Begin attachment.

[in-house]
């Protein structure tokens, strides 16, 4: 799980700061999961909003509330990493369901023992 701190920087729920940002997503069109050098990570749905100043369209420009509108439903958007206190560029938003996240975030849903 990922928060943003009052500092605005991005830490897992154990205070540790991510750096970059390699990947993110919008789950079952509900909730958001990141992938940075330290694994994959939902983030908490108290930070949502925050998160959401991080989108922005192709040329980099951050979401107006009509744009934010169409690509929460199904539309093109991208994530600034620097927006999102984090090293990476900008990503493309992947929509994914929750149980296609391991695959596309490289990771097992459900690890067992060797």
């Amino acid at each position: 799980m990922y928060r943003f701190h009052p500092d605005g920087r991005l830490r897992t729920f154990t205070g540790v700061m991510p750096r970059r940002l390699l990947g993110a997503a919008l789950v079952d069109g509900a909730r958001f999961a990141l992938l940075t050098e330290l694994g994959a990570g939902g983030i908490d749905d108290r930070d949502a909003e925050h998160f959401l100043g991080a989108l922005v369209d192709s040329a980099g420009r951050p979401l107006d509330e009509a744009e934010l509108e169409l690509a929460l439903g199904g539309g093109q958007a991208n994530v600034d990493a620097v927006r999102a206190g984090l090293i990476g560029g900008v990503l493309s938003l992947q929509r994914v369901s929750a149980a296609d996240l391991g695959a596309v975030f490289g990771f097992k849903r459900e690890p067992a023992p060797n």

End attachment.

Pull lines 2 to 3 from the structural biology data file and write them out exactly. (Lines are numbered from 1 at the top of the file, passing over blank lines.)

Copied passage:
């Protein structure tokens, strides 16, 4: 799980700061999961909003509330990493369901023992 701190920087729920940002997503069109050098990570749905100043369209420009509108439903958007206190560029938003996240975030849903 990922928060943003009052500092605005991005830490897992154990205070540790991510750096970059390699990947993110919008789950079952509900909730958001990141992938940075330290694994994959939902983030908490108290930070949502925050998160959401991080989108922005192709040329980099951050979401107006009509744009934010169409690509929460199904539309093109991208994530600034620097927006999102984090090293990476900008990503493309992947929509994914929750149980296609391991695959596309490289990771097992459900690890067992060797």
């Amino acid at each position: 799980m990922y928060r943003f701190h009052p500092d605005g920087r991005l830490r897992t729920f154990t205070g540790v700061m991510p750096r970059r940002l390699l990947g993110a997503a919008l789950v079952d069109g509900a909730r958001f999961a990141l992938l940075t050098e330290l694994g994959a990570g939902g983030i908490d749905d108290r930070d949502a909003e925050h998160f959401l100043g991080a989108l922005v369209d192709s040329a980099g420009r951050p979401l107006d509330e009509a744009e934010l509108e169409l690509a929460l439903g199904g539309g093109q958007a991208n994530v600034d990493a620097v927006r999102a206190g984090l090293i990476g560029g900008v990503l493309s938003l992947q929509r994914v369901s929750a149980a296609d996240l391991g695959a596309v975030f490289g990771f097992k849903r459900e690890p067992a023992p060797n």